rotates around a vertical axis

18
HAWT
  • Horizontal Axis Wind Turbines
  • main rotor shaft and electrical generator are
    locate at at the top of a tower, and must be
    pointed into the wind.
  • Small turbines are pointed by a simple wind
    vane, while large turbines generally use a wind
    sensor coupled with a servo motor.
  • Most have a gearbox, which turns the slow
    rotation of the blades into a quicker rotation
    that is more suitable to drive an electrical
    generator.

19
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20
HAWT
  • the turbine is usually pointed upwind of the
    tower since it creates turbulence behind it.
  • Turbine blades are made stiff to prevent the
    blades from being pushed into the tower by high
    winds.
  • The blades are placed a considerable distance in
    front of the tower and are sometimes tilted up a
    small amount.

21
HAWT Advantages
  • Variable blade pitch so the turbine collects the
    maximum amount of wind energy for the time of day
    and season.
  • The tall tower base allows access to stronger
    wind in sites with wind shear. In some wind shear
    sites, every ten meters up, the wind speed can
    increase by 20 and the power output by 34.
  • High efficiency, since the blades always move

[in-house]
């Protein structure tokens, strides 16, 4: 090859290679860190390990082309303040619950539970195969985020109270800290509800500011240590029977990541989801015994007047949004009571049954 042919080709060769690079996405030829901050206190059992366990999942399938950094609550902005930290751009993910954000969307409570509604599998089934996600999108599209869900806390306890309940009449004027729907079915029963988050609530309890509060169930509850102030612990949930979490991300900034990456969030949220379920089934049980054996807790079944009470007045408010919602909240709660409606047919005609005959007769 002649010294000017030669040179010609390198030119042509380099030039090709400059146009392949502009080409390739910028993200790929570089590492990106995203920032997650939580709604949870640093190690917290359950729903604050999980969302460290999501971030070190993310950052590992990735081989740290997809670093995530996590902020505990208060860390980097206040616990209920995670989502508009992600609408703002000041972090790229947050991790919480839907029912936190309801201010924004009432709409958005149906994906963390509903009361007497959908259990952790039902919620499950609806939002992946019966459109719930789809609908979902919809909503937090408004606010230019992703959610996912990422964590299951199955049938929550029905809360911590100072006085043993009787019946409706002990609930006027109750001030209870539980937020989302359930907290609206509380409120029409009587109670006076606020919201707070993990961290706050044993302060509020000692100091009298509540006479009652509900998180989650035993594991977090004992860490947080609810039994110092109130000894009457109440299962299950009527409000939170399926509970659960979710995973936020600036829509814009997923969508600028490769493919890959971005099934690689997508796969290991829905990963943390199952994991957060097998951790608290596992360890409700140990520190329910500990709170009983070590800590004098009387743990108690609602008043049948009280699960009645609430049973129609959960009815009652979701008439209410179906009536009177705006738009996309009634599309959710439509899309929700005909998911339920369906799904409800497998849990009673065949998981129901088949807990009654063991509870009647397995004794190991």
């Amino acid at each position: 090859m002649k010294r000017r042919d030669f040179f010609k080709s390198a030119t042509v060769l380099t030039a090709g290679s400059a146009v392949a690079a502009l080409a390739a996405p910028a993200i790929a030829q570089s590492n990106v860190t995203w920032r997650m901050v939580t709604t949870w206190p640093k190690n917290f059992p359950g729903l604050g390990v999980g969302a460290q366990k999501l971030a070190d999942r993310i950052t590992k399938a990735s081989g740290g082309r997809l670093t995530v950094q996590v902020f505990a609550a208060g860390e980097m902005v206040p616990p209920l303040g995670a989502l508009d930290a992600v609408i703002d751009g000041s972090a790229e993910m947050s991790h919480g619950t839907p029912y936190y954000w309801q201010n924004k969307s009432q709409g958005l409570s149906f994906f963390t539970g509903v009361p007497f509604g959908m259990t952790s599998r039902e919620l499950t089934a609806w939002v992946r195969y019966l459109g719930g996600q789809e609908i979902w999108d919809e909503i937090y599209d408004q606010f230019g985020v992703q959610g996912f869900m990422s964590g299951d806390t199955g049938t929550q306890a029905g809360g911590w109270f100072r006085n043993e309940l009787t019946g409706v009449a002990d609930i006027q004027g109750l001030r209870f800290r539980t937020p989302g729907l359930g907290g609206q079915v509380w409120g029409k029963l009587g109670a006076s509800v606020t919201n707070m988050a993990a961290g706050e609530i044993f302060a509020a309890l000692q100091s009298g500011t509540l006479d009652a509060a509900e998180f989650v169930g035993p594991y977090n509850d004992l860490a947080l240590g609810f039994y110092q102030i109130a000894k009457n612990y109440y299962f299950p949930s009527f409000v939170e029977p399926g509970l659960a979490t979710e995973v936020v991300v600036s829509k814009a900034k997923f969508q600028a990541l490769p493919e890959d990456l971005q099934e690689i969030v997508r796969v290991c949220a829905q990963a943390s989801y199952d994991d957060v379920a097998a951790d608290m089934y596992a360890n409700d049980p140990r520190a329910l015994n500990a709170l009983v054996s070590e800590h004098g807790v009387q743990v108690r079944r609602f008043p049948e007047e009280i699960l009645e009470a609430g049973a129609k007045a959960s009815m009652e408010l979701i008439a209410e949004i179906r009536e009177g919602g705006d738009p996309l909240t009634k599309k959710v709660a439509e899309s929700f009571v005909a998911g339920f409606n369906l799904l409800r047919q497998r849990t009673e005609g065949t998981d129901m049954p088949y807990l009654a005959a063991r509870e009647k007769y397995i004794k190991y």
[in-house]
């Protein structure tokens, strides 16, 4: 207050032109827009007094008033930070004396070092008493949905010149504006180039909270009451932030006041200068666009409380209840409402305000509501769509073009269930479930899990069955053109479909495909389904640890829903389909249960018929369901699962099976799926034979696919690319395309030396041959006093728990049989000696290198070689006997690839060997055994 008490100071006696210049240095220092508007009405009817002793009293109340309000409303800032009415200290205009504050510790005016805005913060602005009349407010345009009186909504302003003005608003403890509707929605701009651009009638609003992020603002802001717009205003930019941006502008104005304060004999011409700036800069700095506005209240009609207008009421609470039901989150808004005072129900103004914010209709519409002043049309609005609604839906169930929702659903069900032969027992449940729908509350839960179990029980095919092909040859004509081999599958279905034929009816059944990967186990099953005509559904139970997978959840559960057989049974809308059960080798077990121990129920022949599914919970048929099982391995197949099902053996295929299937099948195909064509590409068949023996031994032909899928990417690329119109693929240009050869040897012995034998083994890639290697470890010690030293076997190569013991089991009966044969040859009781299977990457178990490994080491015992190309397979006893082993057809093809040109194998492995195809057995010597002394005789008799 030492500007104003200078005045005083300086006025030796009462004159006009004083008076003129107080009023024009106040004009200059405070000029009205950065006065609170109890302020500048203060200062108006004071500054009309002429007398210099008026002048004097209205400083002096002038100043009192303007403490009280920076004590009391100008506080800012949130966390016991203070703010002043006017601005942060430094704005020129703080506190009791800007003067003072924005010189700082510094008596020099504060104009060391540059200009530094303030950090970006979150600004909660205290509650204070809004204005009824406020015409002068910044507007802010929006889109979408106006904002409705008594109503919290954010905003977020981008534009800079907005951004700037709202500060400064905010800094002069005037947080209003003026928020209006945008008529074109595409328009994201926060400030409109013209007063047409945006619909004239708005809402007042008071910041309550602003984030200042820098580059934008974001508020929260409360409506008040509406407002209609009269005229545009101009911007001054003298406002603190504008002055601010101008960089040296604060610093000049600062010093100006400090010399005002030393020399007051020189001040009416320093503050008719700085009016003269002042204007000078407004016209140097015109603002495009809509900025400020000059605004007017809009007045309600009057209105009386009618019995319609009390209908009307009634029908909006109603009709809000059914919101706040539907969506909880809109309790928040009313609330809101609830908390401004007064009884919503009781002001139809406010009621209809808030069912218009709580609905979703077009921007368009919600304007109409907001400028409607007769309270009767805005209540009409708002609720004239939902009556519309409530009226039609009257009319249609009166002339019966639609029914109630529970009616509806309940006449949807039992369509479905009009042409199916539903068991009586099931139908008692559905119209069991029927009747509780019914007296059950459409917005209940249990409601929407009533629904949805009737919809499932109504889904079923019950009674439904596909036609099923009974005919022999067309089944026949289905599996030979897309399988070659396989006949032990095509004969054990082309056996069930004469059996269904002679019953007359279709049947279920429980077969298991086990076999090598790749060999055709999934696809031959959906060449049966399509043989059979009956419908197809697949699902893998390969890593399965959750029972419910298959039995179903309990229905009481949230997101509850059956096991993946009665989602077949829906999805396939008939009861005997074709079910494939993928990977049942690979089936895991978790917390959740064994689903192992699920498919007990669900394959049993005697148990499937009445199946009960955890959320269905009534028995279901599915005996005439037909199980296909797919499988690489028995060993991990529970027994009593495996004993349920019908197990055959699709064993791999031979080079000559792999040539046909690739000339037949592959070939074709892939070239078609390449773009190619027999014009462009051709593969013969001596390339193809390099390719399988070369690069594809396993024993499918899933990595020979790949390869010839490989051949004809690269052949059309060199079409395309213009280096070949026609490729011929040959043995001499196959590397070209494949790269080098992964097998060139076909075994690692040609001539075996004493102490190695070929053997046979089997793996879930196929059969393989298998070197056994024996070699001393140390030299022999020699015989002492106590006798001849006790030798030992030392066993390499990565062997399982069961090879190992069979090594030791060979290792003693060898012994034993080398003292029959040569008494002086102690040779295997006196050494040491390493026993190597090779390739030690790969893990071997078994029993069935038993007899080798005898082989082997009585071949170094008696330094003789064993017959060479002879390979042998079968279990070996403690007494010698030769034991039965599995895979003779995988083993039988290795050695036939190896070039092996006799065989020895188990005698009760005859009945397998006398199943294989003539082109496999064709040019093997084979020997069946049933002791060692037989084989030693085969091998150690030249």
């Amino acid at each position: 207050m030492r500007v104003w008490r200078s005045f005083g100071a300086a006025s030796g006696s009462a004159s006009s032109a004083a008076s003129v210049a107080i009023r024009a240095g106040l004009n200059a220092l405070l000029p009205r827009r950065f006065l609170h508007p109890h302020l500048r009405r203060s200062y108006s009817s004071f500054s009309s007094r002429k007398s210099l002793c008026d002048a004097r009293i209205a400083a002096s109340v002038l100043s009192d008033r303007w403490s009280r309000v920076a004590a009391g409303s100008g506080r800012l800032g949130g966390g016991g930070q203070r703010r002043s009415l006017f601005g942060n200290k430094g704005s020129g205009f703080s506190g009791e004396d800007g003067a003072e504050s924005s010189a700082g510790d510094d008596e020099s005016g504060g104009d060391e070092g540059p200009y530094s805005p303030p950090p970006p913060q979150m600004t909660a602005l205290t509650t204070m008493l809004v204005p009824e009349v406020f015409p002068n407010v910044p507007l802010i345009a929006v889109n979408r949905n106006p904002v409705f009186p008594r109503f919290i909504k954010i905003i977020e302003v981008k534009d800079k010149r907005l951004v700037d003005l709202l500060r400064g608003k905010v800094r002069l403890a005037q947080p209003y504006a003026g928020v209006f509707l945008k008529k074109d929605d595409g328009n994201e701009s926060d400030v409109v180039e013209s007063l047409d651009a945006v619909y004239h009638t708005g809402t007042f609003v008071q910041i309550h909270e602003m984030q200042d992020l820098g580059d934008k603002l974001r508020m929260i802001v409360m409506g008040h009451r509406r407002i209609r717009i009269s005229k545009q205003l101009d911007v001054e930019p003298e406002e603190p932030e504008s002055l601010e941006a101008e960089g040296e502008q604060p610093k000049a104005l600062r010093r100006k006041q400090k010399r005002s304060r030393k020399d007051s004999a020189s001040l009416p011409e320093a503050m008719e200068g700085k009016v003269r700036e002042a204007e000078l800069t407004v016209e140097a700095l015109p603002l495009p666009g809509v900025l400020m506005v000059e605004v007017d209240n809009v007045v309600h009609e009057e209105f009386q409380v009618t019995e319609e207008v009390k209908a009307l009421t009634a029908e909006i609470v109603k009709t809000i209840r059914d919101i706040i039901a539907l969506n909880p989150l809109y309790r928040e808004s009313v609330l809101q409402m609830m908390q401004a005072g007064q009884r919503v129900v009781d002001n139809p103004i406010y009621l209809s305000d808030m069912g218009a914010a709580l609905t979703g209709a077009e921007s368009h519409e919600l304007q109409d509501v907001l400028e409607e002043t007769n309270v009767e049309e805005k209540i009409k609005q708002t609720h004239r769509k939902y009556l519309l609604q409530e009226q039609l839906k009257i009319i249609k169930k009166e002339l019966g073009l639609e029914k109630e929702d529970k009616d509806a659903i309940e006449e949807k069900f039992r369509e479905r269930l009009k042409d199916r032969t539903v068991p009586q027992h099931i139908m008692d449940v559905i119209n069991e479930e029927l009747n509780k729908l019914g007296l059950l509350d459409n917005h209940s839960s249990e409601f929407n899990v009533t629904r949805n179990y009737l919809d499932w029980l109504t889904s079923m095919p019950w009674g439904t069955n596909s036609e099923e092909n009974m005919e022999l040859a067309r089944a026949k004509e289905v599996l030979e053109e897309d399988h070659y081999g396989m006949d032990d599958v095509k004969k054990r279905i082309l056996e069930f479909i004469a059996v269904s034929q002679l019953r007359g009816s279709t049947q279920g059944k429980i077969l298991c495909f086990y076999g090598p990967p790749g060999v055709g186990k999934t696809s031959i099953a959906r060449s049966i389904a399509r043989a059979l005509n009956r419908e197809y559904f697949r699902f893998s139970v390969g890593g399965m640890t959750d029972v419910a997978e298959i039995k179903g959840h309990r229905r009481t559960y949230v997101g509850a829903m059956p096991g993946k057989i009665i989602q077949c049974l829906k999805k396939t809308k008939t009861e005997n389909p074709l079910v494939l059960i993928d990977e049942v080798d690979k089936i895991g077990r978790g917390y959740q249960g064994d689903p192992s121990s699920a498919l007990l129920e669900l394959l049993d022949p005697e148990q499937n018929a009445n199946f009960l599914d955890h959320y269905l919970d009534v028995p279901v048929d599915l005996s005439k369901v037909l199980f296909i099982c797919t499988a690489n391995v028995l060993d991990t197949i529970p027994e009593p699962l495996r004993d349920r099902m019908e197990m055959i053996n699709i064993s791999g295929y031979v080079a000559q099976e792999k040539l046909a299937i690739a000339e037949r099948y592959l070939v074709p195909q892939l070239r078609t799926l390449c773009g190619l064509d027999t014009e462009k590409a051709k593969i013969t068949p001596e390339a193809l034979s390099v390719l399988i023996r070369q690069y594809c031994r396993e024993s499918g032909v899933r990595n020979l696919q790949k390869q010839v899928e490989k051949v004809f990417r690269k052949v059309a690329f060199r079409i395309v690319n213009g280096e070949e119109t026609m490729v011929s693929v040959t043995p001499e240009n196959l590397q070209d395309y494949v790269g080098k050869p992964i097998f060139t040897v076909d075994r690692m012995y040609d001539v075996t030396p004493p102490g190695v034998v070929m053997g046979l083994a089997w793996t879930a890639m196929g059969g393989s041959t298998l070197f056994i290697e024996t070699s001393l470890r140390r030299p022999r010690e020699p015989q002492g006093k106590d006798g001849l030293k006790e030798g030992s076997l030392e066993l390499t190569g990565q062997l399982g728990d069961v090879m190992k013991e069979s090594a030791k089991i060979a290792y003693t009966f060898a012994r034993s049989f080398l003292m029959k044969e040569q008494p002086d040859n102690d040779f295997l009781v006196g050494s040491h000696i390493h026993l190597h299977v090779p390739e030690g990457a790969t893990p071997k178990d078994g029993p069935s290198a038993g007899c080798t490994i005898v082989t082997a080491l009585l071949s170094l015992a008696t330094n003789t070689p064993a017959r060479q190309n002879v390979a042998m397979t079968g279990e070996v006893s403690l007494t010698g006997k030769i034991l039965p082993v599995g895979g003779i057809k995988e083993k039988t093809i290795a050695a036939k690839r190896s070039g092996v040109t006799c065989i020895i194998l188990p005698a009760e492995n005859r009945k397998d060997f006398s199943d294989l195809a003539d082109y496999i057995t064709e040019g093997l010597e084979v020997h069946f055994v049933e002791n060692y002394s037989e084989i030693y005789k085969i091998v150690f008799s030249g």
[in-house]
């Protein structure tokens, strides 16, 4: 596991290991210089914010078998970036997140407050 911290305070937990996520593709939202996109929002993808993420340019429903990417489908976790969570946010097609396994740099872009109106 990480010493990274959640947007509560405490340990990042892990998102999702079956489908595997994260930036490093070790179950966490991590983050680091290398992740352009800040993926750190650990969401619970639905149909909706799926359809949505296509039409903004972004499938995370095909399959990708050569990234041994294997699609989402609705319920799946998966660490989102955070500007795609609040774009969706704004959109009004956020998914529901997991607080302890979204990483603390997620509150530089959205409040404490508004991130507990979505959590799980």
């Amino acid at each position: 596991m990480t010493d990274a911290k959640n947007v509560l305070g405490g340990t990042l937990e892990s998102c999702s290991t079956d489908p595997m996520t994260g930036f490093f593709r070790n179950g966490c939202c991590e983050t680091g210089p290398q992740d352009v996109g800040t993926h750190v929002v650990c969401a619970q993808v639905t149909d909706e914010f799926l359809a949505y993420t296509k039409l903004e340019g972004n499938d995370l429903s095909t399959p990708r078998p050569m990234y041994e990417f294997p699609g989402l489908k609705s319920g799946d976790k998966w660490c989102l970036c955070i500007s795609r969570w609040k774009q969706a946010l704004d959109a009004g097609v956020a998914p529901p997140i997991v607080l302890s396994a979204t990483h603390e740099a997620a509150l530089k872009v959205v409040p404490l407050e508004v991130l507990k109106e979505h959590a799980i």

perpendicularly to the wind, receiving power
    through the whole rotation.

22
HAWT Disadvantages
  • The tall towers and blades up to 90 meters long
    are difficult to transport. Transportation can be
    20 of equipment costs.
  • Tall HAWTs are difficult to install, needing very
    tall and expensive cranes and skilled operators.
  • Massive tower construction is required to support
    the heavy blades, gearbox, and generator.
  • Reflections from tall HAWTs may affect side lobes
    of radar installations creating signal clutter,
    although filtering can suppress it.
  • Their height makes them obtrusively visible
    across large areas, disrupting the appearance of
    the landscape and sometimes creating local
    opposition.
  • Downwind variants suffer from fatigue and
    structural failure caused by turbulence when a
    blade passes through the tower's wind shadow (for
    this reason, the majority of HAWTs use an upwind
    design, with the rotor facing the wind in front
    of the tower).
  • HAWTs require an additional yaw control mechanism
    to turn the blades toward the wind.